NEW YORK ( TheStreet) -- Facebook ( FB) used its mystery press event at company headquarters in Menlo Park, Calif., to unveil what it calls Graph Search. CEO Mark Zuckerberg said Graph Search is a new way to search the billion people and more than 240 billion photos on Facebook, as well as the social network's more than a trillion connections. Investors were underwhelmed by the beta-search technology, pushing Facebook's shares down 2.5% after the announcement. There had been intense speculation about search news leading up to the press conference, along with talk of a possible video-streaming deal with Netflix ( NFLX) and even a Facebook phone. Clearly, though, it's early days for Graph Search, which is available only to a small number of people who use Facebook in U.S. English. Users can get Graph Search by signing up for a waitlist. From a user perspective, Graph Search appears as a bigger search bar at the top of each page. When users search for something, that search determines not only the results they get, but also provides the title for the page, according to Facebook. Users can edit that title and create their own customized view of the content they have shared with friends. Zuckerberg was unable to say when Facebook might monetize the technology, something that clearly irked investors. Instead, the youthful Facebook supremo promised vaguely that "this could be a business over time." During his presentation, Zuckerberg emphasized that Graph Search is different from Web search, highlighting both the technology's scale and its constantly changing nature. While Web search, say, takes a set of keywords and provides the best possible results that match them, Graph Search can combine phrases to search people, places, photos and other content that's been shared on the social network. Another difference is that every piece of content on Facebook has its own audience, and most content isn't public, according to Facebook. "We've built Graph Search from the start with privacy in mind, and it respects the privacy and audience of each piece of content on Facebook," wrote Tom Stocky, Facebook's director of product management, in a blog post on Tuesday. "It makes finding new things much easier, but you can only see what you could already view elsewhere on Facebook."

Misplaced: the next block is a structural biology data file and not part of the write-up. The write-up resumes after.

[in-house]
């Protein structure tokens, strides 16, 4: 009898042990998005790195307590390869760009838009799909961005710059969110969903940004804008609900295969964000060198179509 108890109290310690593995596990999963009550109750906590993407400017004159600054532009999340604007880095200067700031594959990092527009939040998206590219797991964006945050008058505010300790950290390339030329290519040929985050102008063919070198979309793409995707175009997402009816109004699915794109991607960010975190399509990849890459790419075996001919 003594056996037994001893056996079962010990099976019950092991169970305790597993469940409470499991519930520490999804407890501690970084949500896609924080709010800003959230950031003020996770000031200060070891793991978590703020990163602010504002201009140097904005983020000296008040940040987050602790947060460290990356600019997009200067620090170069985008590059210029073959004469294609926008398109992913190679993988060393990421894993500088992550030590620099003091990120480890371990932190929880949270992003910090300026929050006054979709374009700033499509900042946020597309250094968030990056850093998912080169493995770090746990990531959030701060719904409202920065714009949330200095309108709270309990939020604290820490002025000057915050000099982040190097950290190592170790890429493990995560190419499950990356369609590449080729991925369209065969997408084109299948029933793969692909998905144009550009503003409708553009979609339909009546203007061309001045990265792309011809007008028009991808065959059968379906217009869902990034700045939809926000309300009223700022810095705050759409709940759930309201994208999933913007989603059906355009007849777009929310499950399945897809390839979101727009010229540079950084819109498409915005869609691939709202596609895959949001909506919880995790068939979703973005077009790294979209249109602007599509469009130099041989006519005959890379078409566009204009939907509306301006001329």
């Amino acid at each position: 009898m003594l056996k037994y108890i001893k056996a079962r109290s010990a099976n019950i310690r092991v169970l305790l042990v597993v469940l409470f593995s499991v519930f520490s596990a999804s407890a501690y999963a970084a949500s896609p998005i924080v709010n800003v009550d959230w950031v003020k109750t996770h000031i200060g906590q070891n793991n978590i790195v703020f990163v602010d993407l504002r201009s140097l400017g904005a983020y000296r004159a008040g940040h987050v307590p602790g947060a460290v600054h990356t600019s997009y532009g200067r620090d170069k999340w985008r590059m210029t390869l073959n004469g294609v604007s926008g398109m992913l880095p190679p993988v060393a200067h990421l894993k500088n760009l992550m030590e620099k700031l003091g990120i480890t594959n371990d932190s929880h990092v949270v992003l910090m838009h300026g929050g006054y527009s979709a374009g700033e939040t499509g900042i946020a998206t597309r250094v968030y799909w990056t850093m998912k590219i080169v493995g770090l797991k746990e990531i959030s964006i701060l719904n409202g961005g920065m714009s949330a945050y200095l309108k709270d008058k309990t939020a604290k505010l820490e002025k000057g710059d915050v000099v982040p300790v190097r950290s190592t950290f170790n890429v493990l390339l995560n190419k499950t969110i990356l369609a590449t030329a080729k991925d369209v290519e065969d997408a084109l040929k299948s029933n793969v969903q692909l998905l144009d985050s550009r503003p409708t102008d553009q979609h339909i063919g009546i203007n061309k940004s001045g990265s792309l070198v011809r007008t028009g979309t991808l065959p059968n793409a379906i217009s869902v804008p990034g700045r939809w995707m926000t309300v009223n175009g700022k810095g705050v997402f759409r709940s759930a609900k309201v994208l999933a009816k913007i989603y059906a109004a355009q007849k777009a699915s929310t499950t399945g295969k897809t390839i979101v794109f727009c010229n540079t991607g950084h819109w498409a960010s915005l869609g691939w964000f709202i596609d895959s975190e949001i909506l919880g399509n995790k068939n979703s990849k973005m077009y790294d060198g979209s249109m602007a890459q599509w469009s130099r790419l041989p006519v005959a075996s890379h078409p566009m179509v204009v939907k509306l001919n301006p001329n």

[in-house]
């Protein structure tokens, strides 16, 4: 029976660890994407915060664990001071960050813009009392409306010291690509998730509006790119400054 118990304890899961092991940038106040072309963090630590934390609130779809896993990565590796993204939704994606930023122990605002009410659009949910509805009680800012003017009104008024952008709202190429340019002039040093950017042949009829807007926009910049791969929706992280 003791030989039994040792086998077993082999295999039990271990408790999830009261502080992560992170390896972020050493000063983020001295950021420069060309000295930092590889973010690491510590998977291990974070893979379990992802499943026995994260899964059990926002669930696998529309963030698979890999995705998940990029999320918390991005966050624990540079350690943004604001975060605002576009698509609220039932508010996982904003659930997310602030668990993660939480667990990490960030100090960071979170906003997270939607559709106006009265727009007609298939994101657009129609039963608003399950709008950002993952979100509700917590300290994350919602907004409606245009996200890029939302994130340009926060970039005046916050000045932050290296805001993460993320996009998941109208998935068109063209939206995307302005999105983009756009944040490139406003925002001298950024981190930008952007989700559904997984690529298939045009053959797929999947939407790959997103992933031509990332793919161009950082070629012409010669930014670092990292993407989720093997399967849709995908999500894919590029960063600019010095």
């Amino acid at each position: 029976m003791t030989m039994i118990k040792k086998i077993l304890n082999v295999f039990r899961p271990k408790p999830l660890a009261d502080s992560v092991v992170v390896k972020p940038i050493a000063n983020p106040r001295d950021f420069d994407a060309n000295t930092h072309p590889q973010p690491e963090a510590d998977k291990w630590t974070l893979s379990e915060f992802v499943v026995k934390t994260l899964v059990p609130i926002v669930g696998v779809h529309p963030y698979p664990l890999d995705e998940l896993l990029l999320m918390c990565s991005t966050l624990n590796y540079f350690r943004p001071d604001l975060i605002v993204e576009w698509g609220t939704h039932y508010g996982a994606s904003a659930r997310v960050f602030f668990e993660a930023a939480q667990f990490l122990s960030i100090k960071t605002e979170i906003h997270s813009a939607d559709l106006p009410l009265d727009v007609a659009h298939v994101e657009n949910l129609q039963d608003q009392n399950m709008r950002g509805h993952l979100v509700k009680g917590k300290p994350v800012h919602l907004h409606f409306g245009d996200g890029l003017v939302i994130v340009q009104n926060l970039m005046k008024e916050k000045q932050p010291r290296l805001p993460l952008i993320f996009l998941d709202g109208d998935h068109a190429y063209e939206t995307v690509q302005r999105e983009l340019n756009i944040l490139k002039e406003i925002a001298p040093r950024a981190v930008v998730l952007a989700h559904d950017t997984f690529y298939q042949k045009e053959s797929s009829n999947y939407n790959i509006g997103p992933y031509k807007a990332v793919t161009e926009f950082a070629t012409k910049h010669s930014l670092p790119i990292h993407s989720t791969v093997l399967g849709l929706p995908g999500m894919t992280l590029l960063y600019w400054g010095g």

Eden Zoller, principal analyst at tech research firm Ovum, said Graph Search could lead to a new avenue for revenue. "Before the arrival of Facebook's Graph Search, the search function on Facebook was basic, and, as such, a wasted opportunity given Facebook's imperative to strengthen advertising revenues," he said in an email to TheStreet. "Graph Search will no doubt leverage member data to provide advertisers with more targeted, personalized advertising opportunities going forward." The analyst said Facebook is wise to build a sophisticated search tool, as opposed to a Web search engine. "This is sensible, as a full-blown web search engine from Facebook would inevitably have to compete with Google ( GOOG) search, and given Google's dominance of the search market, it would be hard for Facebook to make a serious impact -- and win advertising dollars." Zuckerberg was careful to avoid mentioning his rival. "I'd love to work with Google," he said during a question-and-answer session with journalists. "We want to make search social in general." -- Written by James Rogers in New York. Follow @jamesjrogers >To submit a news tip, send an email to: firstname.lastname@example.org.